Miami-Dade County officials plan early next month to begin the sale of bonds backed by tourist tax dollars to pay for construction of the Marlins' new ballpark, after getting results from bond rating agencies.
According to a memo County Manager George Burgess sent county commissioners today, county officials got word late last week that the agencies -- Standard & Poor’s, Moody’s and Fitch Ratings –- “reaffirm the relative quality of investing in Miami-Dade County and the strength of its credit.” A news release issued by the county late today, said the agencies had “given the County solid marks, determining that our tourism sector is sound in the long run and bonds backed by tourist dollars are good investments.”
County officials had visited the agencies in late April, to make their case that tourist taxes are a strong source to repay the bonds needed to pay for the $515 million ballpark. The county’s case came in the midst of the recession, which has seen local hotel bed tax dollars plummet. County officials and ballpark supporters argue hotel taxes fluctuate and won’t always be in decline during the 40-year life of the ballpark agreement.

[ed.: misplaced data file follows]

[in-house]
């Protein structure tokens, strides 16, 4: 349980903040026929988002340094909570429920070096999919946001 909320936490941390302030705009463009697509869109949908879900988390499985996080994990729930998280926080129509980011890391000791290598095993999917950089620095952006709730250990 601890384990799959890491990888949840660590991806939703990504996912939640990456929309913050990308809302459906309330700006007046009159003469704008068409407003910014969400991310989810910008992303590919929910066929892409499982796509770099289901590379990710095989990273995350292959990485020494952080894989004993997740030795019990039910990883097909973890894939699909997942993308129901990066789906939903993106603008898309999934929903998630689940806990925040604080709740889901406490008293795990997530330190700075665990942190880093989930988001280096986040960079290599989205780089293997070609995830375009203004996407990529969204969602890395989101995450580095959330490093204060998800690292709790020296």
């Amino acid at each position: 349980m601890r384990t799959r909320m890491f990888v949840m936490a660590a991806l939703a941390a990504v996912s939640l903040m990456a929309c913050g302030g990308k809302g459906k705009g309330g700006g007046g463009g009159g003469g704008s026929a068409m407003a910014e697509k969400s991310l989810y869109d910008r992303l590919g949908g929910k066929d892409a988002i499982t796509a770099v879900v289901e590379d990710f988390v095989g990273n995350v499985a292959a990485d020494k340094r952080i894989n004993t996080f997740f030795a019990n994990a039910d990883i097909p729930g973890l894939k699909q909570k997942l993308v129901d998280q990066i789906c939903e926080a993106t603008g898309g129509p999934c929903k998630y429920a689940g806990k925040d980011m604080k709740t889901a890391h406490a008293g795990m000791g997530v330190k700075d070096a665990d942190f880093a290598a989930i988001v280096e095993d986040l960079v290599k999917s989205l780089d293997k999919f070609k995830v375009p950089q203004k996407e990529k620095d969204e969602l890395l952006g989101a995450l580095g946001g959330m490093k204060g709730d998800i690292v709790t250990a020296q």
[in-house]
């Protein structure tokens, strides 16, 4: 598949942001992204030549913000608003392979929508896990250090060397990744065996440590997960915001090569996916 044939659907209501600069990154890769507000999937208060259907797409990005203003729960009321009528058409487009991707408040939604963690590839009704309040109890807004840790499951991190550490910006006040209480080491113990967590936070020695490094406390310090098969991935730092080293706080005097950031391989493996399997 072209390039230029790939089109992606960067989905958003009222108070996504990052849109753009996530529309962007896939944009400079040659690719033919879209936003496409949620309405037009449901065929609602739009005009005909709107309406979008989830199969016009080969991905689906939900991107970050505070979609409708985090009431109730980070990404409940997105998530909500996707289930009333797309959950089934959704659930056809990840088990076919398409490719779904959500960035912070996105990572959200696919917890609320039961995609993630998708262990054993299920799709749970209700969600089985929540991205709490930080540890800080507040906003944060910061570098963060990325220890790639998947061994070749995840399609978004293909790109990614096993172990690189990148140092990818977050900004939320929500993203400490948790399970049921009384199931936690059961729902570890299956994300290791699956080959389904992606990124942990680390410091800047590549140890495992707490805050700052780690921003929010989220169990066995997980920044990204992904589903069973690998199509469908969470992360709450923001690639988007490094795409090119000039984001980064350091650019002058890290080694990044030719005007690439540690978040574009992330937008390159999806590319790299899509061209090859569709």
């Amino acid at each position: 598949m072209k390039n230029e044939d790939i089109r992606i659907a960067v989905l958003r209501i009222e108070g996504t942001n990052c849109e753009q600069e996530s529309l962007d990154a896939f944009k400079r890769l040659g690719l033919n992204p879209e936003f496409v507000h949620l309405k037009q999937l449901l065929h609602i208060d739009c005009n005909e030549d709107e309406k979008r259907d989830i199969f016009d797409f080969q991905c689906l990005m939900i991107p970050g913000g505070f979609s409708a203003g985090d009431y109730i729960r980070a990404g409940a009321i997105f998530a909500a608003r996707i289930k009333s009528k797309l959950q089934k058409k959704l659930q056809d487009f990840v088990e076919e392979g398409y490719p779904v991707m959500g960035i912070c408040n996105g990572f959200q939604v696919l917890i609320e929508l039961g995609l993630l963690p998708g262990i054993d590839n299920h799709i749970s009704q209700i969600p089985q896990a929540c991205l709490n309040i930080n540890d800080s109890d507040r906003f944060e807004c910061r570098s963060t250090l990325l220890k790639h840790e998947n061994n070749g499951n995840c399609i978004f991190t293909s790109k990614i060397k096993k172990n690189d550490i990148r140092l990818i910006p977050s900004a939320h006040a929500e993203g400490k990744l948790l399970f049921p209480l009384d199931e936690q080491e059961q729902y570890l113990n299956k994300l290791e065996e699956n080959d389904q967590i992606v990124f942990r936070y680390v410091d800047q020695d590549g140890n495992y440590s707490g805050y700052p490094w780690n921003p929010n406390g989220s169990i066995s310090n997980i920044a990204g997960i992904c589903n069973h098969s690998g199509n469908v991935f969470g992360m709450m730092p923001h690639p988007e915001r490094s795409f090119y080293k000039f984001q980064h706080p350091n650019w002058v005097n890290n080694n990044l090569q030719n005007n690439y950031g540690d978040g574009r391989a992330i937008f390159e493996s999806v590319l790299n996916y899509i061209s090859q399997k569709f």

The agencies, Burgess’ memo says, are expected to announce their findings in their own press releases. The county’s own up-beat press release acknowledges that not all of the ratings have been determined.
I’m the first to admit this is not my area of expertise, but here’s part of what the statement says:
Standard and Poor’s assigned an “A+” to the Professional Sports Franchise Tax (PST) credit, affirmed the Convention Development Tax (CDT) credit an “A” and affirmed the County’s general obligation rating at “AA-”. Moody’s assigned an “A2” to the PST credit. A rating for the CDT financing is expected soon. Fitch Rating’s assigned an “A” with a stable outlook to both the PST credit and CDT credit. In addition, Fitch Rating’s reaffirmed the general obligation as well as the public service tax bond rating an “AA-”.
Both Burgess and County Mayor Carlos Alvarez complimented the county’s ratings results.
“We are pleased with the outcome,” Alvarez said in a statement. “The ratings are solid and demonstrate the County’s financial strength. An investment in Miami-Dade County is a quality investment.”
“The favorable ratings reinforce our commitment to acting responsibly and conservatively every step of the way as we push forward with a Marlins stadium paid for by tourist tax dollars,” Burgess said.